David TaoDavid Tao


What year was this? I think whenever anyone discovers CrossFit, it’s always good to know what era of that arc people found it in. Because it was very different in 2010, than you know 2018.

That is true. Actually, I learned about it in 2018, so I was on the latter half of it, like probably peak years, as you would say. That’s when the fittest on earth documentaries came out.


I remember watching it on Netflix and being like, “Wow, these guys can deadlift 500 pounds, but also run a five-minute mile.” I was like, “All right, that’s what I want to do.” I don’t want to be just like one thing, I want to be good at it all.


It was like, looked up a CrossFit gym, dropped into the box, got humbled by 40-year-olds, and every modality possible, and I was like, “OK, there are a lot of weaknesses that I can attack,” mostly being lower body strength because I didn’t do it for the past four years prior to that.


Probably from 2018, up until this winter up until February, I was mainly training CrossFit. Olympic lifting was new to me, so that was really fun to dive head-first, be a beginner in that aspect.


Then also, just dive into the gymnastics and power output workouts, sustained cardio workouts, and just really trying to become an overall well-rounded athlete without weakness.


Then, that the reason, I stopped CrossFit is now that I’m transitioning to a new sport of bobsled. That’s been a fun endeavor so far.

David TaoDavid Tao

 You’re actually the third CrossFitter we’ve had on this podcast who’s transitioned to bobsled, and every journey has been different. Some people have sought it out specifically.


Some people have just gotten DM’ed on Instagram like, “Hey, you should try out for this new sport.” I’m curious how that ball got rolling for you?


Yeah, so for me, because the Winter Olympics just happened in February, I heard about a kid who competed at the most recent Olympics, Charlie Volker. He played football at Princeton, tried to go to NFL, didn’t quite work out for whatever reasons I don’t know of.


Then, he was like, “I don’t belong to corporate world.” His coach just said, “Hey, you should try bobsled.” Then, two or three years later, he’s in the Olympics.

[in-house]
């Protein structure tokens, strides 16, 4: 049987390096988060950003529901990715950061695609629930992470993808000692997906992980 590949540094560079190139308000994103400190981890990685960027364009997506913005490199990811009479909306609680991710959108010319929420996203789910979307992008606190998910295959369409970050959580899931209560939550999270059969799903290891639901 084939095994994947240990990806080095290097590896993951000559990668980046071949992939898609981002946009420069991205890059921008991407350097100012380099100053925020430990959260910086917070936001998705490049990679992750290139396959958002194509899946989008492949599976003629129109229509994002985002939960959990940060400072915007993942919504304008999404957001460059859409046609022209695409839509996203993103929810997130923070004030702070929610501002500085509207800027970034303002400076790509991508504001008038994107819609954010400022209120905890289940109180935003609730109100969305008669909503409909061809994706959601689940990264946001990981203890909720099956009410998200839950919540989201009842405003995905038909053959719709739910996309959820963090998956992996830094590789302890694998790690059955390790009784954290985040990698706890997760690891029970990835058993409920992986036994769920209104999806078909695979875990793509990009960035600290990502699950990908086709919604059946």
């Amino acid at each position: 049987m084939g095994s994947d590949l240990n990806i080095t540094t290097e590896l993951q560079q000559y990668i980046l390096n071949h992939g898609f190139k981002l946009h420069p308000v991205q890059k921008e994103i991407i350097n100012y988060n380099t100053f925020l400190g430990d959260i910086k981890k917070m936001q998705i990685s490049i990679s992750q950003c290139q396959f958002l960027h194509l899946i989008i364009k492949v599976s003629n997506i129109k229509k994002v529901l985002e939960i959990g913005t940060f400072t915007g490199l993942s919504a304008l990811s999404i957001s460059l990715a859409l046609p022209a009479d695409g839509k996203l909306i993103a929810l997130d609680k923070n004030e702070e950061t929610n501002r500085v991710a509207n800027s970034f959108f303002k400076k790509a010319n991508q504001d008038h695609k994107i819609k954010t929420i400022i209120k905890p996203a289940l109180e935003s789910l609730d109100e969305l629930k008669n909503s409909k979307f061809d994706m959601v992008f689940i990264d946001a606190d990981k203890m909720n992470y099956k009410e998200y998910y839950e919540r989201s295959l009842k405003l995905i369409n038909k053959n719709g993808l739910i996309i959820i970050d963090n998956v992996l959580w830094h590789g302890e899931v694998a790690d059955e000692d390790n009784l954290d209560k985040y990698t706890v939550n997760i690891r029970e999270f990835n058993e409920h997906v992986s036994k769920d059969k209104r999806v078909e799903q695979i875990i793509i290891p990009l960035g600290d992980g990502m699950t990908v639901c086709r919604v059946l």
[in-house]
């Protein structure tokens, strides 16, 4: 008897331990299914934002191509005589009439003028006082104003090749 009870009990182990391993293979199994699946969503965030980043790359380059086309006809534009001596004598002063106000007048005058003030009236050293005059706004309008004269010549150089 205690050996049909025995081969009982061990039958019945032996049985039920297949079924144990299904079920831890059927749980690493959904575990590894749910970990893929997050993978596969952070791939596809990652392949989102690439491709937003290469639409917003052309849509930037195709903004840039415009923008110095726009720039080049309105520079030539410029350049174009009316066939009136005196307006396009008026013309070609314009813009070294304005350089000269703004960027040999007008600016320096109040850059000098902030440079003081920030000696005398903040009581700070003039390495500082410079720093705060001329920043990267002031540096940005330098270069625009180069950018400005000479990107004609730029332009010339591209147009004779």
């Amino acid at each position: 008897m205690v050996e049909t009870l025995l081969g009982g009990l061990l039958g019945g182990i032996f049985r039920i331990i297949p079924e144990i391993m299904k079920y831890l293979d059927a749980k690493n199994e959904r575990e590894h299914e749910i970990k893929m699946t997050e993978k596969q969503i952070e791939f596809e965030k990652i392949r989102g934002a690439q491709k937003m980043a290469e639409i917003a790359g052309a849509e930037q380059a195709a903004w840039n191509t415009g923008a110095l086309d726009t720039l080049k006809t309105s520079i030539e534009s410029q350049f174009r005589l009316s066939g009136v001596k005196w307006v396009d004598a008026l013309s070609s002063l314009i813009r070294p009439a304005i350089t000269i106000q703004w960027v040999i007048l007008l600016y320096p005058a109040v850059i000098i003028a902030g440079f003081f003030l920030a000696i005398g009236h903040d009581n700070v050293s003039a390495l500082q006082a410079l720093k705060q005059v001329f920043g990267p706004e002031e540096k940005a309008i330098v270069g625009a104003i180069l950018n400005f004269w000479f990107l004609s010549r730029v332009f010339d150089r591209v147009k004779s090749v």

When I heard this story, I was like, “Wait, you can go to the Olympics without doing a sport your entire life?” Because gymnasts, they’re walking on their hands before their feet.


They’re starting at such a young age and they are competing in their late teens, early 20s. I’m just like, “Wait a second.” It just sparked a light bulb. I didn’t really tell anybody about it, but I went home, did a lot of research into the athletes that competed for Team USA.


Their height, weight, athletic background, how old they are, what features of strength make them a great bobsledder, and learning that they’re all around six-foot, give or take a little bit, around 210 plus in weight, and that they have strong power cleans.


They have fast 40 yard dashes.

David TaoDavid Tao

Sounds like a lot of former football players to me.

Exactly. That there were guys that competed at the Olympics that were 35 years old. I said, “OK, so you can be older. I have a strong power clean. I like to think I’m fast. I’m currently 27.” I started to do the math, and said, “OK, the 2026 Olympics, I’ll be 31. The 2030 Olympics, I’ll be 35.”


I was like I have potentially eight good years in the sport of bobsled. Then, doing more research, I found a virtual combine listed on USA Bobsled website. The combine was dated 2019, so I had no idea if this was active, if it was real.


I was like, “OK, we’re four years out from the next Olympics. I am going to train for this as if it’s real.” I got a baseline for all of the metrics they were testing, which was vertical, broad jump, 40, 10 yard, couple of interview mindset questions.


Then, in the meantime, I started blowing up the coaches’ emails. They were all public on the website.

David TaoDavid Tao

It’s just like cold emailing them, be like, “Hey, I’m Paul. Here you go.”

I was like, “I’m Paul Rabic. I’m 27. I’m a powerful CrossFit athlete. I want to know if this combine is real.” This was in March when I started emailing all the coaches and started training for it, stopped doing Metcons, really focused on speed mechanics and just trying to be as explosive of an athlete as possible while also gaining weight.